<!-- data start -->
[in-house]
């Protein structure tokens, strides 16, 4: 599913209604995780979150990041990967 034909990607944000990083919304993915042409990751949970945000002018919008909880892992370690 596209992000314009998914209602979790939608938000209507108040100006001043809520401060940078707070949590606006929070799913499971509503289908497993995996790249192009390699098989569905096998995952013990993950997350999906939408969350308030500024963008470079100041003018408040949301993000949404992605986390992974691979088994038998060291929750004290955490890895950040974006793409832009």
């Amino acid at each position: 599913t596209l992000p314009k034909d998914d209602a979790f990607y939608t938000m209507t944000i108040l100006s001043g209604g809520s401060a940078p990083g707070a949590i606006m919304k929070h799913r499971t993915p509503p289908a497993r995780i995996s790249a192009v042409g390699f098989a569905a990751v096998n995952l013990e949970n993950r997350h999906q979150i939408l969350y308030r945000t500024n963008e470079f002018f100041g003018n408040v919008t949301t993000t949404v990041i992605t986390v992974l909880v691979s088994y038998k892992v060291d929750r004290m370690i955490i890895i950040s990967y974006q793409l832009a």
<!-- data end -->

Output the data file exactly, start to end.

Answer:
[in-house]
């Protein structure tokens, strides 16, 4: 599913209604995780979150990041990967 034909990607944000990083919304993915042409990751949970945000002018919008909880892992370690 596209992000314009998914209602979790939608938000209507108040100006001043809520401060940078707070949590606006929070799913499971509503289908497993995996790249192009390699098989569905096998995952013990993950997350999906939408969350308030500024963008470079100041003018408040949301993000949404992605986390992974691979088994038998060291929750004290955490890895950040974006793409832009």
């Amino acid at each position: 599913t596209l992000p314009k034909d998914d209602a979790f990607y939608t938000m209507t944000i108040l100006s001043g209604g809520s401060a940078p990083g707070a949590i606006m919304k929070h799913r499971t993915p509503p289908a497993r995780i995996s790249a192009v042409g390699f098989a569905a990751v096998n995952l013990e949970n993950r997350h999906q979150i939408l969350y308030r945000t500024n963008e470079f002018f100041g003018n408040v919008t949301t993000t949404v990041i992605t986390v992974l909880v691979s088994y038998k892992v060291d929750r004290m370690i955490i890895i950040s990967y974006q793409l832009a």